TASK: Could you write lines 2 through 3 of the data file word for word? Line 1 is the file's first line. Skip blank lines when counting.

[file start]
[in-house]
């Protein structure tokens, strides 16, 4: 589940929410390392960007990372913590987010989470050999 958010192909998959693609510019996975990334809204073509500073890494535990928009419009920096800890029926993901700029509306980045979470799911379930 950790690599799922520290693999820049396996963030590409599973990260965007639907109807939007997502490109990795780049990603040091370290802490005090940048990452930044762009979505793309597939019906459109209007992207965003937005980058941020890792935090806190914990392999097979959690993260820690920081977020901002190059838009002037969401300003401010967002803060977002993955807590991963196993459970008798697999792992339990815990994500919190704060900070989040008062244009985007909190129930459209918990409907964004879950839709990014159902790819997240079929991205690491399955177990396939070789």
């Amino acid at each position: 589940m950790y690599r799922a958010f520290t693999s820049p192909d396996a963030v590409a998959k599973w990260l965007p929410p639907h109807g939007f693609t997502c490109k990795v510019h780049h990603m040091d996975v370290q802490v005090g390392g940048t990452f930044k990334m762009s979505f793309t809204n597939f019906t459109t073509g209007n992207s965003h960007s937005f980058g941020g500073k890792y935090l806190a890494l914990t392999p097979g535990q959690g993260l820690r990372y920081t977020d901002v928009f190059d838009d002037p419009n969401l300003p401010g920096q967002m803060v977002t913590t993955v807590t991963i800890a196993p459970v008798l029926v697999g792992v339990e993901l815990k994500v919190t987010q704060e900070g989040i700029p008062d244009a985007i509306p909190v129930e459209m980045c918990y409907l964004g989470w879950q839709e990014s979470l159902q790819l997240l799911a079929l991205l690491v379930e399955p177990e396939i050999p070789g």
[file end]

């Protein structure tokens, strides 16, 4: 589940929410390392960007990372913590987010989470050999 958010192909998959693609510019996975990334809204073509500073890494535990928009419009920096800890029926993901700029509306980045979470799911379930 950790690599799922520290693999820049396996963030590409599973990260965007639907109807939007997502490109990795780049990603040091370290802490005090940048990452930044762009979505793309597939019906459109209007992207965003937005980058941020890792935090806190914990392999097979959690993260820690920081977020901002190059838009002037969401300003401010967002803060977002993955807590991963196993459970008798697999792992339990815990994500919190704060900070989040008062244009985007909190129930459209918990409907964004879950839709990014159902790819997240079929991205690491399955177990396939070789």
């Amino acid at each position: 589940m950790y690599r799922a958010f520290t693999s820049p192909d396996a963030v590409a998959k599973w990260l965007p929410p639907h109807g939007f693609t997502c490109k990795v510019h780049h990603m040091d996975v370290q802490v005090g390392g940048t990452f930044k990334m762009s979505f793309t809204n597939f019906t459109t073509g209007n992207s965003h960007s937005f980058g941020g500073k890792y935090l806190a890494l914990t392999p097979g535990q959690g993260l820690r990372y920081t977020d901002v928009f190059d838009d002037p419009n969401l300003p401010g920096q967002m803060v977002t913590t993955v807590t991963i800890a196993p459970v008798l029926v697999g792992v339990e993901l815990k994500v919190t987010q704060e900070g989040i700029p008062d244009a985007i509306p909190v129930e459209m980045c918990y409907l964004g989470w879950q839709e990014s979470l159902q790819l997240l799911a079929l991205l690491v379930e399955p177990e396939i050999p070789g």